“The Politics Society wishes to reiterate its commitment to maintaining a neutral political platform for every student of the University of Lincoln. We are open to a wide variety of political ideologies, and we are happy to provide a safe environment where people may air their opinions and learn about the opinions and ideologies of others.”

Nick Smith, UKIP
UKIP’s candidate for Lincoln, Nick Smith (Photo: UKIP Lincoln Constituency Association)

Nick Smith also voiced concerns that the university “might be breaking electoral law, since they are trying to get Lincoln students registered here in Lincoln and then not allowing all candidates in an election to have unfettered access to these voters.

“The Electoral Commission may think they do not have the right to deny access to any candidate to speak or deliver election material to registered voters on the campus?”

However, when contacted by The Linc, a spokeswoman for the Electoral Commission said there was “no breach of any electoral rules by the university in this matter”.

The University of Lincoln
A spokesman for the University of Lincoln said that external speaker policies were “standard at universities across the UK” and ensure they “fully adhere to the law and are fair and transparent”

A spokesman for the University of Lincoln said: “All individuals involved in electoral campaigning have been politely asked to request permission before they come onto the University’s campus to promote party political activity.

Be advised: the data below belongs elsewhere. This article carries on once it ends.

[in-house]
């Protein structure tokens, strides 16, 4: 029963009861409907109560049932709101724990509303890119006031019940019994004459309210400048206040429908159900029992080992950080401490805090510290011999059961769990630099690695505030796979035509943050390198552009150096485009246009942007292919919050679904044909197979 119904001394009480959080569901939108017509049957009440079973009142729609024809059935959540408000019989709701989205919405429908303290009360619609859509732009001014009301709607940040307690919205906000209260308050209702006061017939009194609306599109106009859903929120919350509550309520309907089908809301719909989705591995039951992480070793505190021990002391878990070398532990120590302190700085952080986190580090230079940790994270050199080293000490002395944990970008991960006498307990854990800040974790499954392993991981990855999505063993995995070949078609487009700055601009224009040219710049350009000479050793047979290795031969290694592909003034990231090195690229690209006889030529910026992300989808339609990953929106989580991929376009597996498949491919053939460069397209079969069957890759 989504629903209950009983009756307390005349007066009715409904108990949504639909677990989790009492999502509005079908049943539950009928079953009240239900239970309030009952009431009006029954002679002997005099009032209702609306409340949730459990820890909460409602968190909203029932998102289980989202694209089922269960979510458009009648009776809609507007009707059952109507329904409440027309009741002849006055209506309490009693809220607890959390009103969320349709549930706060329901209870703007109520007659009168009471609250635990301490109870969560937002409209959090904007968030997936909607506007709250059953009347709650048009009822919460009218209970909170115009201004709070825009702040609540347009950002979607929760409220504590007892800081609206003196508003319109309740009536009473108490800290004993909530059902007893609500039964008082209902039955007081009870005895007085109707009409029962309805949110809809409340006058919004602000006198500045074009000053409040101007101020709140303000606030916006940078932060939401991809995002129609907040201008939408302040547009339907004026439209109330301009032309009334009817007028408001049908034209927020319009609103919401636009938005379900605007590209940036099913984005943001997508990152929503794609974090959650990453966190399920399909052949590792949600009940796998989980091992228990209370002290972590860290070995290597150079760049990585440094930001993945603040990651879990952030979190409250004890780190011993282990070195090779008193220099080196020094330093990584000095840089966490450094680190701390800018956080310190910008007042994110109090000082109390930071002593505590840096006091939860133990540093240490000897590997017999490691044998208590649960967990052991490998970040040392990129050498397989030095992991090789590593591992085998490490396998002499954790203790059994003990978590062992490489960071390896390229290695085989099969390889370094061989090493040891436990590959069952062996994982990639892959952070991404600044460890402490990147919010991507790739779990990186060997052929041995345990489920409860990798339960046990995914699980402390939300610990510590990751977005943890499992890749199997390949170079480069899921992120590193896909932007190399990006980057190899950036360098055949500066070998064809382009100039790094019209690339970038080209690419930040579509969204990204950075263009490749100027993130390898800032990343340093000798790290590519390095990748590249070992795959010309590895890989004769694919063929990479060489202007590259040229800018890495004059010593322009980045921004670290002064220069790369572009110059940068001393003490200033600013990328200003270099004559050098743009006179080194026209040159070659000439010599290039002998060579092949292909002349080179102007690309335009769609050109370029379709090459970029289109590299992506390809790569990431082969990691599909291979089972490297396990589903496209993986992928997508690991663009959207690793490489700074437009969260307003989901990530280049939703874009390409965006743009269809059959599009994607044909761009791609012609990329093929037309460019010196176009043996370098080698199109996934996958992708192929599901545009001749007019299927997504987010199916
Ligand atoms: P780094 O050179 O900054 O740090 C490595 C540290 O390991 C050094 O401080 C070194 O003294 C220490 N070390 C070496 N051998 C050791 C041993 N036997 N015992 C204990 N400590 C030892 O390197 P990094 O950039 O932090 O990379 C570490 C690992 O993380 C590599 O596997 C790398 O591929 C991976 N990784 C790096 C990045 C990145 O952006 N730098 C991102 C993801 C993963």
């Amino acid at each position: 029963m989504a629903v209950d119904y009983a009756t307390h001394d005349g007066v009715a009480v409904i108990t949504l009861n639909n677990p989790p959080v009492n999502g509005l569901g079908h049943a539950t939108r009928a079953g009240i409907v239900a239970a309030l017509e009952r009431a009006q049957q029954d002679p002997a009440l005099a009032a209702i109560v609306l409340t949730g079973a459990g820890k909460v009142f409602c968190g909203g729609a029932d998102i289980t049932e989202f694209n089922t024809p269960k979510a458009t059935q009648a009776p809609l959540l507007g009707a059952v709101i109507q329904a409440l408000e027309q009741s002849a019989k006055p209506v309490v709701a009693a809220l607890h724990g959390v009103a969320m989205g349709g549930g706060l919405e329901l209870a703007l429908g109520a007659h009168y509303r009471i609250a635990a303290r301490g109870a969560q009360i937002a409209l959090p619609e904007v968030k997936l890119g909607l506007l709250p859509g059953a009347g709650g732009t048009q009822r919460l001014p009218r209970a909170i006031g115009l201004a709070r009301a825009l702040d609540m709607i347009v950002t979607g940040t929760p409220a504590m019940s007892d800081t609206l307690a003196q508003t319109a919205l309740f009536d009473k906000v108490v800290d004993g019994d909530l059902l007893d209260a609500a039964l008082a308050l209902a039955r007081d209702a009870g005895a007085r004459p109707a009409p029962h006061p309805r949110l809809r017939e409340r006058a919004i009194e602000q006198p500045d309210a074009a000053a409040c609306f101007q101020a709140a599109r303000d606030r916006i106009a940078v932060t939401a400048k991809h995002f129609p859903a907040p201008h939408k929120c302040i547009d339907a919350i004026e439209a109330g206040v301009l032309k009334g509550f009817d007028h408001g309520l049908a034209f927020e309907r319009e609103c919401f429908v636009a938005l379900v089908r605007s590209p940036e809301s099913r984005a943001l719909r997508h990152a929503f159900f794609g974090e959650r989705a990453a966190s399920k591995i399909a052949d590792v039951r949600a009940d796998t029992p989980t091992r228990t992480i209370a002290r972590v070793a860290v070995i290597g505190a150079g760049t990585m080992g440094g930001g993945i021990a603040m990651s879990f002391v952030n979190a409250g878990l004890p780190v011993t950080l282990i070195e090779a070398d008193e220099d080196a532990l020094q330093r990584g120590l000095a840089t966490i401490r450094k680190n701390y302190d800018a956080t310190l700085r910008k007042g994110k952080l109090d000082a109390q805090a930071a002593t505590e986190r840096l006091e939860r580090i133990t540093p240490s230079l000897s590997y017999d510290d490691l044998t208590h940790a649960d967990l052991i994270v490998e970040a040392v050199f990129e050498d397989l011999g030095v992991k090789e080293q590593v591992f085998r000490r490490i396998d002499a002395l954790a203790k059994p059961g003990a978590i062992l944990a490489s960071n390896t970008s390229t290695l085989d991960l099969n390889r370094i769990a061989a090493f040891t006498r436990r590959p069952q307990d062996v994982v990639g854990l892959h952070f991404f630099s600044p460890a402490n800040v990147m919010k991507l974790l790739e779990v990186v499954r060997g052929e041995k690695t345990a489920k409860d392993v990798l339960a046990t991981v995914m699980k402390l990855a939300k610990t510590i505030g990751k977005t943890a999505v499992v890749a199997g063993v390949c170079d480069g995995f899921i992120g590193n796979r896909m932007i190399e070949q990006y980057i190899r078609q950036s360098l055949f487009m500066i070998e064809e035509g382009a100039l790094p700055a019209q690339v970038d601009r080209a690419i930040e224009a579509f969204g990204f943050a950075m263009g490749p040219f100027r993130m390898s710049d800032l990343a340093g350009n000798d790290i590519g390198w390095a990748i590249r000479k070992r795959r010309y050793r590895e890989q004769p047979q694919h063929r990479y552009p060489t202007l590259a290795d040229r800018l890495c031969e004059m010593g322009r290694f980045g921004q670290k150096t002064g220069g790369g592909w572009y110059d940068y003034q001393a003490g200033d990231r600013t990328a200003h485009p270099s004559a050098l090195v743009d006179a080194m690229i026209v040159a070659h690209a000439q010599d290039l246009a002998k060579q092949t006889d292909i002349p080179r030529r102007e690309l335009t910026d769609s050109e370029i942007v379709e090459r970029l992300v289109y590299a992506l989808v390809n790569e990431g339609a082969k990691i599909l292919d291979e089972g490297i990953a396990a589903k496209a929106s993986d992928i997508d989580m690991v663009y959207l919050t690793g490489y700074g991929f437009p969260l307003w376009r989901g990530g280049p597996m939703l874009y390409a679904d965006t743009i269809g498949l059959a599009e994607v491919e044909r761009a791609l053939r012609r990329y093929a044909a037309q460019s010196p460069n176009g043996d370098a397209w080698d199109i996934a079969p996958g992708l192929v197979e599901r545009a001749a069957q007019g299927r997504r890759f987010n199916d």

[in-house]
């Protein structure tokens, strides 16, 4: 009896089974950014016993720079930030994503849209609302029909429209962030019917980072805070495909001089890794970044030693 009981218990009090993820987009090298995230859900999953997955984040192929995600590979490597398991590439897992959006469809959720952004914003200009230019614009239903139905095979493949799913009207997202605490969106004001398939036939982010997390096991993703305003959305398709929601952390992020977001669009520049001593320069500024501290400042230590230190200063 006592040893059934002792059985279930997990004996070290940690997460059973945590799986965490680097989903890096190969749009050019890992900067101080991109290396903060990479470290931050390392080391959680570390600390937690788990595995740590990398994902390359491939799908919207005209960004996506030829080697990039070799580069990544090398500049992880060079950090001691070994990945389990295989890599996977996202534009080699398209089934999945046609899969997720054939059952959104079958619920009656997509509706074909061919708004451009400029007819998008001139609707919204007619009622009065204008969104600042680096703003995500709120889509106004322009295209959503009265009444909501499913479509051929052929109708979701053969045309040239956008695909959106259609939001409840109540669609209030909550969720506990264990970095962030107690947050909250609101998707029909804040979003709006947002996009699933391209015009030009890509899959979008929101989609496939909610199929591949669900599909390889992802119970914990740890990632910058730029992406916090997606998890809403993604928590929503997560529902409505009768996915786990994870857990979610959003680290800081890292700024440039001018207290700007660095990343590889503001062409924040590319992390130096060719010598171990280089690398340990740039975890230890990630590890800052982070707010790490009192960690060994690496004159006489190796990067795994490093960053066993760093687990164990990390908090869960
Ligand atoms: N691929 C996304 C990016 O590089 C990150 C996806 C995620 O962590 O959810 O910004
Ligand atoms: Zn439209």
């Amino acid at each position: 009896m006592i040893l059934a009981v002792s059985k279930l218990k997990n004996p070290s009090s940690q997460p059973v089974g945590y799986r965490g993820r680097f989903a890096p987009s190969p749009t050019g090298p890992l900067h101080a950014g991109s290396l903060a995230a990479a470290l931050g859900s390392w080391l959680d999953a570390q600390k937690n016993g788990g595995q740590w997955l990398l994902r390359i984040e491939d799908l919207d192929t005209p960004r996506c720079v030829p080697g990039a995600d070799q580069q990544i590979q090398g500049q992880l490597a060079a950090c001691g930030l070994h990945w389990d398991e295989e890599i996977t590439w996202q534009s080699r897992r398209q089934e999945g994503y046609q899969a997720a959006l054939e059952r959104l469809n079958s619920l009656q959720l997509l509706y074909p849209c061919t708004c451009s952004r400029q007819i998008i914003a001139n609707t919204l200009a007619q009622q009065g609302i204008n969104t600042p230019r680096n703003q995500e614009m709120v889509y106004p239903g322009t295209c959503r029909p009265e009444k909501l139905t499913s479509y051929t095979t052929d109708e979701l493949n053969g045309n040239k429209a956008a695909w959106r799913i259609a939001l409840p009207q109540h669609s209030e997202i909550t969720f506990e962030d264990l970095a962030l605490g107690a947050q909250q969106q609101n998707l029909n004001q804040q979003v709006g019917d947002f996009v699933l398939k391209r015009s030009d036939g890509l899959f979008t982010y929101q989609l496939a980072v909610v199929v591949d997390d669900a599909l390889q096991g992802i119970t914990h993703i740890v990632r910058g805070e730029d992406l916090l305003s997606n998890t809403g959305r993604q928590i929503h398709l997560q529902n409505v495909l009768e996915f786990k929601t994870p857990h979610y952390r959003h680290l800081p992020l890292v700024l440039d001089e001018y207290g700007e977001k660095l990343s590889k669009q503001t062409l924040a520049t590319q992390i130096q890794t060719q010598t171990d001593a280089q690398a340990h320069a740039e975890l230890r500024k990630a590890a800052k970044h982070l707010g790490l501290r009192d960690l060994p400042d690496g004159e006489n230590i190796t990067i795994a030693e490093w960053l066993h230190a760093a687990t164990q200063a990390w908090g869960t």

“Before speaking at a Students’ Union event, all external speakers are asked to agree to abide by a briefing which sets out the SU’s expectations and requirements of speakers. These are that:

  • Speakers must not incite hatred, violence or call for the breaking of the law.
  • Speakers are not permitted to encourage, glorify or promote any acts of terrorism including individuals, groups or organizations that support such acts.
  • Speakers must not spread hatred and intolerance in the community and thus aid in disrupting social and community harmony.
  • Within a framework of positive debate and challenge seek to avoid insulting other faiths or groups.
  • Speakers are not permitted to raise or gather funds for any external organisation or cause without express permission of the Trustees.

“In requesting candidates’ cooperation with these policies, the University and SU are following the guidance of the Charity Commission to ensure that, as institutions with charitable status, we fully adhere to the law and are fair and transparent. Such policies are standard at universities across the UK.”

Correction: The University of Lincoln Students’ Union has informed The Linc that they are being represented by the university in this matter.

2 thought on “Two Lincoln parliamentary candidates shun university over speaker policy”
  1. Huh, I’m impressed that UKIP and Conservative members recognise that the things they want to be able to say break these perfectly reasonable rules. Most of them kid themselves that it’s just “common sense” or whatever.

    Either way, rules like this wouldn’t be necessary without people like him, so…